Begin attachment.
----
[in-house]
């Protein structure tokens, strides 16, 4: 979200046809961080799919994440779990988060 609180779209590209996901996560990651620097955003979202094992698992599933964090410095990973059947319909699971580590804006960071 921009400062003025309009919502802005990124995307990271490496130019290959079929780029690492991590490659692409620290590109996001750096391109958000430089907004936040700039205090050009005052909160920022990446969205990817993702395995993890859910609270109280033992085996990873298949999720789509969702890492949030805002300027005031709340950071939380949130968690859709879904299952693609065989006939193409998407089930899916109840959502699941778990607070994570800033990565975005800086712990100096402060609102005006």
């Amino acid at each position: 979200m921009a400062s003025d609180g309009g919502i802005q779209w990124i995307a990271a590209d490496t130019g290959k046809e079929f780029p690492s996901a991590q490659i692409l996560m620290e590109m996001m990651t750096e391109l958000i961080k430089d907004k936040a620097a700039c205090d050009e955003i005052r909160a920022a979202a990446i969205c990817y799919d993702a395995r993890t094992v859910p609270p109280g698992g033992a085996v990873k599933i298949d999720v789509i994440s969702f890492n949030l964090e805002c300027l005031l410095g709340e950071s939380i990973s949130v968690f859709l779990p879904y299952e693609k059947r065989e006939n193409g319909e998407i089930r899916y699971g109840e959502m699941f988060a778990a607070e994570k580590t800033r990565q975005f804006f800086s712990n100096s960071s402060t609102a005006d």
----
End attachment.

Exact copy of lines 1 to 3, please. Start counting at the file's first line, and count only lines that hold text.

[in-house]
């Protein structure tokens, strides 16, 4: 979200046809961080799919994440779990988060 609180779209590209996901996560990651620097955003979202094992698992599933964090410095990973059947319909699971580590804006960071 921009400062003025309009919502802005990124995307990271490496130019290959079929780029690492991590490659692409620290590109996001750096391109958000430089907004936040700039205090050009005052909160920022990446969205990817993702395995993890859910609270109280033992085996990873298949999720789509969702890492949030805002300027005031709340950071939380949130968690859709879904299952693609065989006939193409998407089930899916109840959502699941778990607070994570800033990565975005800086712990100096402060609102005006």
């Amino acid at each position: 979200m921009a400062s003025d609180g309009g919502i802005q779209w990124i995307a990271a590209d490496t130019g290959k046809e079929f780029p690492s996901a991590q490659i692409l996560m620290e590109m996001m990651t750096e391109l958000i961080k430089d907004k936040a620097a700039c205090d050009e955003i005052r909160a920022a979202a990446i969205c990817y799919d993702a395995r993890t094992v859910p609270p109280g698992g033992a085996v990873k599933i298949d999720v789509i994440s969702f890492n949030l964090e805002c300027l005031l410095g709340e950071s939380i990973s949130v968690f859709l779990p879904y299952e693609k059947r065989e006939n193409g319909e998407i089930r899916y699971g109840e959502m699941f988060a778990a607070e994570k580590t800033r990565q975005f804006f800086s712990n100096s960071s402060t609102a005006d």